Liberia: Cocoa Exporters Condemn Commodity Regulatory Plans to Monopolize Sector

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Monrovia – The National Liberia Cocoa Exporters Association (NALICEA) has expressed dismay over plans by the Liberia Agricultural Commodity Regulatory (LACRA) plans to monopolize the cocoa sector.

Sheik Turay, president of NALICEA, said the plan by LACRA is dangerous, unscrupulous and meant to destroy the cocoa sector.

The sector has over 30,000 smallholder cocoa farmers and if the monopolization is done it will destroy the investments made in the sector over the last decade by smallholders, cooperatives, the government of Liberia and the international donor communities.

“We, therefore, condemn this act of LACRA authorities in the strongest terms and consider it unpatriotic, diabolical and undermining of the development agenda of President George Weah’s Pro-poor development agenda.”

Turay said the proposed monopoly would destroy all hope of the revitalization of the cocoa sector and put fear into Liberians, who have invested in cocoa, oil palm and other cash crops. 

In an interview with Deputy Director General for Technical Services Musa Konneh, the Liberia News Agency disclosed that LACRA will shortly have just a single exporter of cocoa due to the rigorous reform inspired by the authority’s five-year Strategic Plan seeking to make the sector economically viable.

He said that when LACRA came into effect a year ago, there were 17 exporters of cocoa; but that number was reduced to nine.

Liberia sadly exports between 15 to 20,000 metric tons annually worth around US$50 million despite having the same climatic and topographic conditions as neighboring Côte d’Ivoire, which is the world’s biggest exporter of cocoa.

“This means we will have one exporter in the country and the rest could be agents, who will sell to that exporter. Like that, it will make it easy for our own record system, quality and quantity control of the commodity leaving the country,” said Konneh.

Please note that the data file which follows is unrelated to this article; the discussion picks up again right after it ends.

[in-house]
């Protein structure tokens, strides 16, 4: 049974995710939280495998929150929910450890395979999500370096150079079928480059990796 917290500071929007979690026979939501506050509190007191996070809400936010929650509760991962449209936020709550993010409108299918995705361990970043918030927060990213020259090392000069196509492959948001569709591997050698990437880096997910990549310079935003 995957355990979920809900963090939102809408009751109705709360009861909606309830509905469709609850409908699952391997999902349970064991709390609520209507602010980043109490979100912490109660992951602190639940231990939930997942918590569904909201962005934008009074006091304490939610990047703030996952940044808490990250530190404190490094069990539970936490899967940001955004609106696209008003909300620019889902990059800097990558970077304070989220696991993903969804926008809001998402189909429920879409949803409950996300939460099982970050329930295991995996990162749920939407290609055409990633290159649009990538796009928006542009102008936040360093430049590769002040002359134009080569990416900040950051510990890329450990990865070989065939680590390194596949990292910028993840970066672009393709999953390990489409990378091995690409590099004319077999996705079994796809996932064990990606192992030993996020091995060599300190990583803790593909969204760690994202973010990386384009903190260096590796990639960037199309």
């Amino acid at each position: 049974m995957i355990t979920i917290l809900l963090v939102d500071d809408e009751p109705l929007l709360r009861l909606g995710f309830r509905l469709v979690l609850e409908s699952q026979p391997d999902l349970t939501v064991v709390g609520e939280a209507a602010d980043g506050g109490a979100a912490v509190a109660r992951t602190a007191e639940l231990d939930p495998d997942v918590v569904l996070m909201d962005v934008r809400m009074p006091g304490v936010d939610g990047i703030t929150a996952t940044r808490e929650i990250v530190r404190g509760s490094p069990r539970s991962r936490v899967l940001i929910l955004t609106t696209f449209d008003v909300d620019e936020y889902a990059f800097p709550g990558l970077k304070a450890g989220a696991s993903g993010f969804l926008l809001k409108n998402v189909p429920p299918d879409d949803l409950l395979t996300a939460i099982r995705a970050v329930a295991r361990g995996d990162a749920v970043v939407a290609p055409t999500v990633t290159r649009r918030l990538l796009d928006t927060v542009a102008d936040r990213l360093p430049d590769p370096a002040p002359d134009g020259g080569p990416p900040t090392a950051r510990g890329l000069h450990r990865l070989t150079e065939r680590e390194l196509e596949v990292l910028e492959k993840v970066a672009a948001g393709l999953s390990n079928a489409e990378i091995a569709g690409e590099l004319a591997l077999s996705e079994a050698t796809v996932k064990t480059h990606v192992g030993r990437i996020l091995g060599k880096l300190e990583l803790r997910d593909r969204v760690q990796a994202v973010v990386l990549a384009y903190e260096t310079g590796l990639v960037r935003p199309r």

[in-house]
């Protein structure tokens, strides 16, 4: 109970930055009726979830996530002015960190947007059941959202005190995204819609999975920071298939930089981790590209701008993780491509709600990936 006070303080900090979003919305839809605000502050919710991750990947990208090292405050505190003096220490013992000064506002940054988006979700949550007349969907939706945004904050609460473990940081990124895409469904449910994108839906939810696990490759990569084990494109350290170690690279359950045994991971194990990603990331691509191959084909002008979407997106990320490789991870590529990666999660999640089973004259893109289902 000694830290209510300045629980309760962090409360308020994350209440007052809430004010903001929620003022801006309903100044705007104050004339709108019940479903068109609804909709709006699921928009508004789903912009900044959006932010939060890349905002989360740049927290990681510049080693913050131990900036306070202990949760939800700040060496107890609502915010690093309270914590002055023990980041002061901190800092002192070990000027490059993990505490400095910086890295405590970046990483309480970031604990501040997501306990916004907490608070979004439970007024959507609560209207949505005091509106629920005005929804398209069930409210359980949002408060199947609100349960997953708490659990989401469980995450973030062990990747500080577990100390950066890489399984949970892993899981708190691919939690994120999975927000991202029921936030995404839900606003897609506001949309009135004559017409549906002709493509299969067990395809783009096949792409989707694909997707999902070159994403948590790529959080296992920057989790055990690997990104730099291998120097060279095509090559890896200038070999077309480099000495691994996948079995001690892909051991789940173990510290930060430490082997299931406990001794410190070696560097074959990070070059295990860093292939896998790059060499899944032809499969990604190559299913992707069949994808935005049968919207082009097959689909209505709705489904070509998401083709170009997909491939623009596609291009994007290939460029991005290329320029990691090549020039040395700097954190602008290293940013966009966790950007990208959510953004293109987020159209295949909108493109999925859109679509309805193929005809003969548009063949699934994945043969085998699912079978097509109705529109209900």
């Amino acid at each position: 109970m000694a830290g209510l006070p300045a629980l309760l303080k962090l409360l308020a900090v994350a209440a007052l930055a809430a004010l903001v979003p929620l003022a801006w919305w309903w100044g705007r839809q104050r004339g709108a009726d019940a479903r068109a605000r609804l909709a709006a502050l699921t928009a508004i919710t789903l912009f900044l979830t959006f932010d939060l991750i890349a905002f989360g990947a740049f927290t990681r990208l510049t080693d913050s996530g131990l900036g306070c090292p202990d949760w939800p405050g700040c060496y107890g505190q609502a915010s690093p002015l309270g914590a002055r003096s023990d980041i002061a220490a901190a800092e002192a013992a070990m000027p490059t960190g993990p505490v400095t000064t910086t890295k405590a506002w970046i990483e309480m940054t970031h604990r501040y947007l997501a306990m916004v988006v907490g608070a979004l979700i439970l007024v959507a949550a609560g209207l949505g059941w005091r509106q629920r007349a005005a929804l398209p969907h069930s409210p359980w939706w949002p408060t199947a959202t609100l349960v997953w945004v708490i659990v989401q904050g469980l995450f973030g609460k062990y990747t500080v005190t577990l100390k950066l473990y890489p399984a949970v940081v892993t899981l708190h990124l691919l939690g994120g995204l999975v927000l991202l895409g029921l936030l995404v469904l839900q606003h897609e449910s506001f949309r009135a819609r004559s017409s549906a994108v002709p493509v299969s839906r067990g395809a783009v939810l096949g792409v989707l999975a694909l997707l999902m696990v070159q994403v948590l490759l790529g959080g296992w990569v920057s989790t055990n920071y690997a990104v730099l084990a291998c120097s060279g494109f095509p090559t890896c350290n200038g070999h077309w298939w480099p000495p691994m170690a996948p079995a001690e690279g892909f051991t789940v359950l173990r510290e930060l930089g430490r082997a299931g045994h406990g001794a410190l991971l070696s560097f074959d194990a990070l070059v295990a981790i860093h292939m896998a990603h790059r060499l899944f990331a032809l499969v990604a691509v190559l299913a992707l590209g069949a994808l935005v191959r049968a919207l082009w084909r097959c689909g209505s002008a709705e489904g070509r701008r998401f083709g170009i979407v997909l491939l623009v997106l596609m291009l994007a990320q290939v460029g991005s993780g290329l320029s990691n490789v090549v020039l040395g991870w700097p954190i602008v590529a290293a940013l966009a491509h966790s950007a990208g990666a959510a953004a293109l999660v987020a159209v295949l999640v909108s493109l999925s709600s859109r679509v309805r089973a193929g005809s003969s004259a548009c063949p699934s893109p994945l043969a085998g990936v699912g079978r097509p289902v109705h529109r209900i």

Moreover, he indicated that interest amongst international partners and big business people to invest in cocoa in Liberia is rapidly growing because citizens are taking cocoa and coffee farming very serious in several counties, including Grand Gedeh, Nimba, and Grand Cape Mount, which “highly” impresses LACRA.

On the question of how the agro-commodities regulator could contribute to government’s coffers, Konneh said: “Before we do that, we have to increase our productivity as an institution. With that we can start to collect royalty from exporters based on metric tons like the old LPMC (Liberia Produce Marketing Corporation) would collect US$50 per metric ton.

“Since we came into effect a year ago, we’ve been working on policies to reach the point of generating revenue for government, which could start maybe by the end of the year when it will be harvest season for cocoa. But for now, the government is supporting LACRA with funding until it can stand on its own to reciprocate,” Konneh said.

But Turay said Konneh and the Managing Director of LACRA John Flomo have no knowledge on the Act creating the entity.

According to him the liberalization of the cocoa sector has resulted in cocoa farmers receiving six times the price for their cocoa compared to pre-2008 prices. 

“This has encouraged 30,000 farmers to rehabilitate their cocoa farms, improve their livelihoods and contribute to the national economy and foreign currency earnings for the nation,”

“All this would be destroyed immediately by this proposed monopoly and the sector returned to the dark ages,” Turay said.

The NALICEA president said both Flomo and Konneh’s utterances clearly demonstrate that they don’t even know why the transformation of LPMC to LACRA took place and how important it was to encourage the cocoa sector after decades of neglect and decay. 

According to him, in 2008 only few exporters (mainly Lebanese) were given the opportunity to export cocoa beans from Liberia with the registration fees of US$10,000 per annual. He further stated that this denied Liberian exporters to participate in the sector market. 

Turay narrated that the foreign exporters were giving smallholder farmers L$25/kg and were not encouraging working through producer organization such as cooperatives until USDA sponsored project, Livelihood Improvement for Enterprises (LIFE), in 2008 when ACDI/VOCA worked with IITA/STCP-USAID sponsored to safe the cocoa sector and rescued smallholder farmers.

“We wouldn’t allow them to monopolize, so we will fight them by all legal means because we told Flomo that it will not work.”

He said if the proposed monopoly is accepted, Liberian will be the first to allow such.

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